Monday, June 20, 2005


Good interview by Kevin Werbach, Wharton professor of legal studies and business ethics and host of the SuperNova conference, and some great bits of information by the panel:

... Philip Evans is a senior vice president at Boston Consulting Group, known for his work on information technology and business strategy; he is the co-author of the book, Blown to Bits. Janice Fraser is CEO of Adaptive Path, a user experience consulting firm. Her essay, "It's a Whole New Internet," will be the basis of a workshop at Supernova 2005. Ross Mayfield is CEO of Socialtext, a startup provider of lightweight business collaboration software based Wikis. (Disclosure: Werbach serves on Socialtext's advisory board.)

Werbach: Let me start with you, Janice. You recently posted an essay that got a great deal of attention called, "It's a Whole New Internet." I'm curious what you think is potentially new about the Internet today and what that might mean for business?

Fraser: Two things are new about the Internet today. I'm going to separate technology from human beings. Some new technologies are coming out now that make different kinds of interactivity possible with online applications. But what is really new is what people are doing with existing technology.

I have seen lots of excitement in the last six months about what's possible. There have been, for example, applications such as Google Maps that have allowed people to envision new ways of working -- but when I say it's a whole new Internet I mean there's new vigor. And that's going to lead to more creative thinking.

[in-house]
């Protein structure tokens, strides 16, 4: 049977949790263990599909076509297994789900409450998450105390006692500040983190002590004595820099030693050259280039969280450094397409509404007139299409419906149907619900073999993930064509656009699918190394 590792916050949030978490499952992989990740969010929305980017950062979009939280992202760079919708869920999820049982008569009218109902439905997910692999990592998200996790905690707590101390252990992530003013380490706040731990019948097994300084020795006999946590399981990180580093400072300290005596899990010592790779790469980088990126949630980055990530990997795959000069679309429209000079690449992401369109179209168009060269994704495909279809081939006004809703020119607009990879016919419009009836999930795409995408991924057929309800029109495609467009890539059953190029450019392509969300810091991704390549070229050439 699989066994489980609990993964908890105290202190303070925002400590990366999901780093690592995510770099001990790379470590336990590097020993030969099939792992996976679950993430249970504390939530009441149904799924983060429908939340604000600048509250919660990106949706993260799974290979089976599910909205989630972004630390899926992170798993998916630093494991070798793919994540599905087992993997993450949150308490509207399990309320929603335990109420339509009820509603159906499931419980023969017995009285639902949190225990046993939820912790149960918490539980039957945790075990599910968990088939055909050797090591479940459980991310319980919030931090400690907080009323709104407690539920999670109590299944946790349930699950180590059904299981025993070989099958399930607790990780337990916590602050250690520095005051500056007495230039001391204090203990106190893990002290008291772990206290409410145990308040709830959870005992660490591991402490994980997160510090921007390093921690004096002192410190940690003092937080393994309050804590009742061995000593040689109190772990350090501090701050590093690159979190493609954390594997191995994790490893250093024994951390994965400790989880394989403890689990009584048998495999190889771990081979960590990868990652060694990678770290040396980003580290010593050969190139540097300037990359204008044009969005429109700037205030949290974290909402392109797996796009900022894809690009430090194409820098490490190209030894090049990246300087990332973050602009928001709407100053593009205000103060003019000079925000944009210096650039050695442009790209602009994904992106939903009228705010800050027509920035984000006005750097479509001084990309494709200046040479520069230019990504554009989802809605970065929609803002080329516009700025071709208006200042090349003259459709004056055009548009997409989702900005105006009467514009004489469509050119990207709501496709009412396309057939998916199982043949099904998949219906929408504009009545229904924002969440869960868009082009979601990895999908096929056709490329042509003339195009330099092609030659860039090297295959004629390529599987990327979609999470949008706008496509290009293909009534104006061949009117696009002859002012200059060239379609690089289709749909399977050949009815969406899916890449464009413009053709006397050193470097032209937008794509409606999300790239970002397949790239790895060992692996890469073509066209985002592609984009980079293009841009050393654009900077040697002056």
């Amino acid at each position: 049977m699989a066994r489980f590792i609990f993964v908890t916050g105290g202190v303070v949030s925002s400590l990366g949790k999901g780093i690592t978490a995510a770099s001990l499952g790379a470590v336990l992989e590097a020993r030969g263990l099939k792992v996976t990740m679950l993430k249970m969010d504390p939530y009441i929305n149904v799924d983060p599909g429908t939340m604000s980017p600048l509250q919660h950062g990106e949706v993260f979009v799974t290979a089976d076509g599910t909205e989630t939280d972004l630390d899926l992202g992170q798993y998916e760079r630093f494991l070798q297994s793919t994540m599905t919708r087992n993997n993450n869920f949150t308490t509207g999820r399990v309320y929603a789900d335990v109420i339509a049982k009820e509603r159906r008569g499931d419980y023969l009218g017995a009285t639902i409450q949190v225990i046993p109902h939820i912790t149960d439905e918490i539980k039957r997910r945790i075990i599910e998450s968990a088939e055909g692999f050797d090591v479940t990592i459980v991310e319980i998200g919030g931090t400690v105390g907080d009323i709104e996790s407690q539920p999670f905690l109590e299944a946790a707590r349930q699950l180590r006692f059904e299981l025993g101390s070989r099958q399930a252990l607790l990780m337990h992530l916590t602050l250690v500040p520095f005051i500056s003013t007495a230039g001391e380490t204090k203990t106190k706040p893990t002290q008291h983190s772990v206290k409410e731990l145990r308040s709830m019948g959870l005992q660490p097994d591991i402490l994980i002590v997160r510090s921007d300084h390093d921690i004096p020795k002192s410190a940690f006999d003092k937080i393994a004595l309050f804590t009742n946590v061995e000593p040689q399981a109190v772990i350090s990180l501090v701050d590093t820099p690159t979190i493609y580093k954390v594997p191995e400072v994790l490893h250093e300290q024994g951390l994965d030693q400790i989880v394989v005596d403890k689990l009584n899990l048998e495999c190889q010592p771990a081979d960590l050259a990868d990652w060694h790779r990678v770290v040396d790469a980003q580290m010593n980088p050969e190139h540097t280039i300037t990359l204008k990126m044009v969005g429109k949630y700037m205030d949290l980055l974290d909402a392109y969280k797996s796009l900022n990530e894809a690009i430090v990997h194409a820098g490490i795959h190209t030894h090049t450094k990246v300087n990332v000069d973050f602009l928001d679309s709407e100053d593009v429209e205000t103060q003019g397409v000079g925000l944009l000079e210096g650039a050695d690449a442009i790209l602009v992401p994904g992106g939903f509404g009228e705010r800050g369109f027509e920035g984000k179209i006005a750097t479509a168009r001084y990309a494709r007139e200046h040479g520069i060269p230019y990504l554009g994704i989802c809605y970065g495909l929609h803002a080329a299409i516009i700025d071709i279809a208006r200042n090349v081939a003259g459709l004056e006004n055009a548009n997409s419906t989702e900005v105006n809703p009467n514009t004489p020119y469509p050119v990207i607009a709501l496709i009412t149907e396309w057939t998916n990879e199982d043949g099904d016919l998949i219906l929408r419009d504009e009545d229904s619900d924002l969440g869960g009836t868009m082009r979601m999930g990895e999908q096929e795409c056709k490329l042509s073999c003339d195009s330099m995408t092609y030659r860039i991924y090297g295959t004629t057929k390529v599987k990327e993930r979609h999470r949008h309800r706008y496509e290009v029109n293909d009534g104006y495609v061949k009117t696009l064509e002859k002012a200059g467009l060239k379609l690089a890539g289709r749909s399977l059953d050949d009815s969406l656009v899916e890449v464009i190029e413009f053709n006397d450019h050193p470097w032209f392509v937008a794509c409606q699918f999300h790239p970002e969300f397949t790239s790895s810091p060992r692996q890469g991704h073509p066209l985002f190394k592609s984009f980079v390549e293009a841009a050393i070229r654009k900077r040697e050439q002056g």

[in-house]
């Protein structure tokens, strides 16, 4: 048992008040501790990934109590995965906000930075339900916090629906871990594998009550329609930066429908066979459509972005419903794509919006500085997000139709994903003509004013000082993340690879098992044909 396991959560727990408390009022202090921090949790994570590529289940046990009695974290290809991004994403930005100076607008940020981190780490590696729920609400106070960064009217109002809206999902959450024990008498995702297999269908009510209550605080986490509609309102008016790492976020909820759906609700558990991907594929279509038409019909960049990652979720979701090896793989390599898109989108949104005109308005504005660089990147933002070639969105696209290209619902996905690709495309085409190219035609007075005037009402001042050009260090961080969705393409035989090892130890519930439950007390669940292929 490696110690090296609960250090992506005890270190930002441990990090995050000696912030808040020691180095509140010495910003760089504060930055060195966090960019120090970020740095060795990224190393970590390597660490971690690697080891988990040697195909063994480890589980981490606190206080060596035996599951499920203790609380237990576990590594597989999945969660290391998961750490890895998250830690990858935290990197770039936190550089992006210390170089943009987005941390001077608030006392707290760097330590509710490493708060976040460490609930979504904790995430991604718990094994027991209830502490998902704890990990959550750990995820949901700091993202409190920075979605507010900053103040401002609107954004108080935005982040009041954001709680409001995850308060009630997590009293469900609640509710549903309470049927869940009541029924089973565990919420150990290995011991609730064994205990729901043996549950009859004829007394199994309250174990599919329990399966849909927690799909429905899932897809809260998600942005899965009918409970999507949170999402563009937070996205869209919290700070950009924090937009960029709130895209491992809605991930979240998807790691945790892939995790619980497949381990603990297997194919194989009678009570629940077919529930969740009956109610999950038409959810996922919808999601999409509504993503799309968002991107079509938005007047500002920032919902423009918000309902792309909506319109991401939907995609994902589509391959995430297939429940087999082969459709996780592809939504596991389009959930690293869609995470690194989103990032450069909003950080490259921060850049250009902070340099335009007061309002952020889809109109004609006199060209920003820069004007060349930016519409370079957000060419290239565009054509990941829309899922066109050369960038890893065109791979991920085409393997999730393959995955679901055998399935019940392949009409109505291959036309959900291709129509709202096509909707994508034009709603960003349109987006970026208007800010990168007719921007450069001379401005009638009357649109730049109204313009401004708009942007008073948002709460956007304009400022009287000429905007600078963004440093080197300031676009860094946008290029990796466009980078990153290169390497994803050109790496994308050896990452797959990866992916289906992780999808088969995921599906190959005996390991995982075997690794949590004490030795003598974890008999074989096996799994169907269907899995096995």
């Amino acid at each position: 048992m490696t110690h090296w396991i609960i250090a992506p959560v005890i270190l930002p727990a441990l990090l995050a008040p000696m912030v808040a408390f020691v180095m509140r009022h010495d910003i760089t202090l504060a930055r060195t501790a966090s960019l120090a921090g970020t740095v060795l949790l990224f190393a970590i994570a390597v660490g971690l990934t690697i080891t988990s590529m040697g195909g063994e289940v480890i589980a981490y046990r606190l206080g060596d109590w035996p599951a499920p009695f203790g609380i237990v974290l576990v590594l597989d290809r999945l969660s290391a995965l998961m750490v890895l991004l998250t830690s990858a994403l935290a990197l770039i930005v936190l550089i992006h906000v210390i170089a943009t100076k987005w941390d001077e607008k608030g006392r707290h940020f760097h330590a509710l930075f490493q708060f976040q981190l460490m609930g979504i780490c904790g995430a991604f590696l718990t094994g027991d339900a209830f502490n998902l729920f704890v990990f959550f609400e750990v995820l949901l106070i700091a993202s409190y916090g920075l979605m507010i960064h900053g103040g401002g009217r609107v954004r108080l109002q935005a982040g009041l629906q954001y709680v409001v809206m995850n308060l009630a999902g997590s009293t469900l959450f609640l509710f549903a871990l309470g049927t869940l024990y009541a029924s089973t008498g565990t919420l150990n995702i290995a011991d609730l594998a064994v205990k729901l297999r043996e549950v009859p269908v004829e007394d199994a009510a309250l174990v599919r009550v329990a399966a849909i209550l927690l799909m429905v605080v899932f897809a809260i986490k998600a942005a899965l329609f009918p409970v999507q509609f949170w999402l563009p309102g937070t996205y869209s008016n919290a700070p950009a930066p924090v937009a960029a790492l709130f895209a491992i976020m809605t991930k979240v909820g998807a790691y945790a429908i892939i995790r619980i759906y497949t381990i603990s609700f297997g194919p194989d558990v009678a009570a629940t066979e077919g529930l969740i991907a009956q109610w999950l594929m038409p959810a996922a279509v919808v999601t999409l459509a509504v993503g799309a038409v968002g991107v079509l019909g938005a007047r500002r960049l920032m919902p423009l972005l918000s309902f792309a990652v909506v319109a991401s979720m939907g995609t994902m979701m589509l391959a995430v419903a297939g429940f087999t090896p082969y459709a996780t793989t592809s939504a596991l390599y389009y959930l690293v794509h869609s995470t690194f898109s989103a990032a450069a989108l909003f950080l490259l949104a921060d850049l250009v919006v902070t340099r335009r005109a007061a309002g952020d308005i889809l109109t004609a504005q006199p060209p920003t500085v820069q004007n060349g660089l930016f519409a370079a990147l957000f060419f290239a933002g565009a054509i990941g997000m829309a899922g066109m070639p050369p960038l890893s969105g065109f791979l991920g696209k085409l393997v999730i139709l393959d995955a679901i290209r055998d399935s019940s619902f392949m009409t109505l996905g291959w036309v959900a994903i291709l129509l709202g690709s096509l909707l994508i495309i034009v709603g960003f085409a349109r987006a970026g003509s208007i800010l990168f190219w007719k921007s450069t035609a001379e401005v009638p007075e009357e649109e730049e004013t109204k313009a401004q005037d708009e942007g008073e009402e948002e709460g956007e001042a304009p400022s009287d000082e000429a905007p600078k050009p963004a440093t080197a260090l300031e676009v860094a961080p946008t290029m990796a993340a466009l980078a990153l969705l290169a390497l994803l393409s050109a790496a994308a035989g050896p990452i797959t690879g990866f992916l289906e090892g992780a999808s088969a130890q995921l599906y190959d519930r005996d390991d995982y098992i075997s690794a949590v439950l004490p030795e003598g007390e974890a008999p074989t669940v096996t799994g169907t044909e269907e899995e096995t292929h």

Evans: That's exactly right. There's a spectacular example which illustrates that technology isn't really the key. When you compare Toyota with the Big Three automakers in the U.S. there's a fundamental difference in the way they deal with their suppliers. The Big Three basically negotiate to the last penny. In particular, if a supplier succeeds in a process improvement that lowers costs, he knows darn well in one negotiation round that General Motors will come back and demand a price concession taking away that benefit. That gives that supplier a very powerful incentive not to share with anybody, least of all General Motors, what that process improvement was.

Toyota has a different philosophy. The company allows its suppliers to keep the benefits of their innovation, but it insists that that process improvement in technology is shared not just with Toyota but also with all the other component suppliers. As a result, you see among that population of 60 or 70 companies a rate of sharing ideas beyond what you see in the U.S. It has a cumulative effect over time of driving up productivity in the whole Toyota supply chain. Over a 30-year period, its productivity has gone up six times as much as in the U.S. system. I think that's entirely because of the difference in philosophies. At a time when 50% of the cost of a car comes from outside components, and your suppliers are 600% more productive, that buys you one hell of an advantage -- even if you give some of it back to them in price concessions. (full article)

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